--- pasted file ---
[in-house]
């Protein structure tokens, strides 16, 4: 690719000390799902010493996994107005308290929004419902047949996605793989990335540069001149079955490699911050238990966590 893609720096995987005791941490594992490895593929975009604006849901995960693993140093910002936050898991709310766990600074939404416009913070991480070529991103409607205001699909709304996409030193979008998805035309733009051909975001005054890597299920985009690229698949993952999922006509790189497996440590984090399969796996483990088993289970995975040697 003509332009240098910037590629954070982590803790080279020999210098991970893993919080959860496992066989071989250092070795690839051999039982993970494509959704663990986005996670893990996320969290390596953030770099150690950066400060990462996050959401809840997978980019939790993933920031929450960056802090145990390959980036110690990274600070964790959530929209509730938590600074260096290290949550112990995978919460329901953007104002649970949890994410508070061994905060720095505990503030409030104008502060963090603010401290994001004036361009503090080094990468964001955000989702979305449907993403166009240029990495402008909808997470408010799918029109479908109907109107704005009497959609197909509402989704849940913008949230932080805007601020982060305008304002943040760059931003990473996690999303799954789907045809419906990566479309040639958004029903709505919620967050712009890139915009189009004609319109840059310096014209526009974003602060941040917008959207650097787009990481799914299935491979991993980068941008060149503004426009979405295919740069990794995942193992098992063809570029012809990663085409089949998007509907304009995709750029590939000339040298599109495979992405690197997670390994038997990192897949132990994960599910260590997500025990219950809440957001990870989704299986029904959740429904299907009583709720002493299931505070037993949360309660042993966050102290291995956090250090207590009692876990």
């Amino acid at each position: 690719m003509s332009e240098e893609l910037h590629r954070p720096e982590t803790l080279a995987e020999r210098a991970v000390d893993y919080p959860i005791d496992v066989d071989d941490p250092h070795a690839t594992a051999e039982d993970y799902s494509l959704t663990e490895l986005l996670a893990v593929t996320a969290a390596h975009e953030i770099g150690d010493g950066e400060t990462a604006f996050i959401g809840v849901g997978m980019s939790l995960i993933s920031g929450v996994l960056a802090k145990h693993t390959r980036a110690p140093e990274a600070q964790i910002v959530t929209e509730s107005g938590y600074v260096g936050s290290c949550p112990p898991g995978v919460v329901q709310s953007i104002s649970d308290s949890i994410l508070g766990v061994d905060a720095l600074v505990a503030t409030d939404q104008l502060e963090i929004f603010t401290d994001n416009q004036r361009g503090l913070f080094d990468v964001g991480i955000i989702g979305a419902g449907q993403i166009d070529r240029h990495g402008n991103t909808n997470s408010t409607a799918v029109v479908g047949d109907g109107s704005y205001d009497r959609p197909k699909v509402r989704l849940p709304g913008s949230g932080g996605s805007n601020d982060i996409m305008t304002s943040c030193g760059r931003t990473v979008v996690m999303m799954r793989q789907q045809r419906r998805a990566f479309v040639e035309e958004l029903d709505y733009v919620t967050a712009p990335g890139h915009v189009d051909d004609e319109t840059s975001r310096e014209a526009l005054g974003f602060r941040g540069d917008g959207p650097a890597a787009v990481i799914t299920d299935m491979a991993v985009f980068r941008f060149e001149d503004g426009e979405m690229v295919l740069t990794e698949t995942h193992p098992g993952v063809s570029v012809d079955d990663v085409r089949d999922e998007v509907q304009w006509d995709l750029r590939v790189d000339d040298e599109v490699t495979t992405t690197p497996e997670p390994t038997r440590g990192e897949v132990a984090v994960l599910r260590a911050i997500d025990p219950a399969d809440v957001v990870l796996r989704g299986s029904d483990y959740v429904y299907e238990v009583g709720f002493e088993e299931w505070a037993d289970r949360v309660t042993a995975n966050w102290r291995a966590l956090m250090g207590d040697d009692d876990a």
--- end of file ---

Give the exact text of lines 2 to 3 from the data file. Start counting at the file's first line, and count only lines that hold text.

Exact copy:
């Protein structure tokens, strides 16, 4: 690719000390799902010493996994107005308290929004419902047949996605793989990335540069001149079955490699911050238990966590 893609720096995987005791941490594992490895593929975009604006849901995960693993140093910002936050898991709310766990600074939404416009913070991480070529991103409607205001699909709304996409030193979008998805035309733009051909975001005054890597299920985009690229698949993952999922006509790189497996440590984090399969796996483990088993289970995975040697 003509332009240098910037590629954070982590803790080279020999210098991970893993919080959860496992066989071989250092070795690839051999039982993970494509959704663990986005996670893990996320969290390596953030770099150690950066400060990462996050959401809840997978980019939790993933920031929450960056802090145990390959980036110690990274600070964790959530929209509730938590600074260096290290949550112990995978919460329901953007104002649970949890994410508070061994905060720095505990503030409030104008502060963090603010401290994001004036361009503090080094990468964001955000989702979305449907993403166009240029990495402008909808997470408010799918029109479908109907109107704005009497959609197909509402989704849940913008949230932080805007601020982060305008304002943040760059931003990473996690999303799954789907045809419906990566479309040639958004029903709505919620967050712009890139915009189009004609319109840059310096014209526009974003602060941040917008959207650097787009990481799914299935491979991993980068941008060149503004426009979405295919740069990794995942193992098992063809570029012809990663085409089949998007509907304009995709750029590939000339040298599109495979992405690197997670390994038997990192897949132990994960599910260590997500025990219950809440957001990870989704299986029904959740429904299907009583709720002493299931505070037993949360309660042993966050102290291995956090250090207590009692876990």
């Amino acid at each position: 690719m003509s332009e240098e893609l910037h590629r954070p720096e982590t803790l080279a995987e020999r210098a991970v000390d893993y919080p959860i005791d496992v066989d071989d941490p250092h070795a690839t594992a051999e039982d993970y799902s494509l959704t663990e490895l986005l996670a893990v593929t996320a969290a390596h975009e953030i770099g150690d010493g950066e400060t990462a604006f996050i959401g809840v849901g997978m980019s939790l995960i993933s920031g929450v996994l960056a802090k145990h693993t390959r980036a110690p140093e990274a600070q964790i910002v959530t929209e509730s107005g938590y600074v260096g936050s290290c949550p112990p898991g995978v919460v329901q709310s953007i104002s649970d308290s949890i994410l508070g766990v061994d905060a720095l600074v505990a503030t409030d939404q104008l502060e963090i929004f603010t401290d994001n416009q004036r361009g503090l913070f080094d990468v964001g991480i955000i989702g979305a419902g449907q993403i166009d070529r240029h990495g402008n991103t909808n997470s408010t409607a799918v029109v479908g047949d109907g109107s704005y205001d009497r959609p197909k699909v509402r989704l849940p709304g913008s949230g932080g996605s805007n601020d982060i996409m305008t304002s943040c030193g760059r931003t990473v979008v996690m999303m799954r793989q789907q045809r419906r998805a990566f479309v040639e035309e958004l029903d709505y733009v919620t967050a712009p990335g890139h915009v189009d051909d004609e319109t840059s975001r310096e014209a526009l005054g974003f602060r941040g540069d917008g959207p650097a890597a787009v990481i799914t299920d299935m491979a991993v985009f980068r941008f060149e001149d503004g426009e979405m690229v295919l740069t990794e698949t995942h193992p098992g993952v063809s570029v012809d079955d990663v085409r089949d999922e998007v509907q304009w006509d995709l750029r590939v790189d000339d040298e599109v490699t495979t992405t690197p497996e997670p390994t038997r440590g990192e897949v132990a984090v994960l599910r260590a911050i997500d025990p219950a399969d809440v957001v990870l796996r989704g299986s029904d483990y959740v429904y299907e238990v009583g709720f002493e088993e299931w505070a037993d289970r949360v309660t042993a995975n966050w102290r291995a966590l956090m250090g207590d040697d009692d876990a």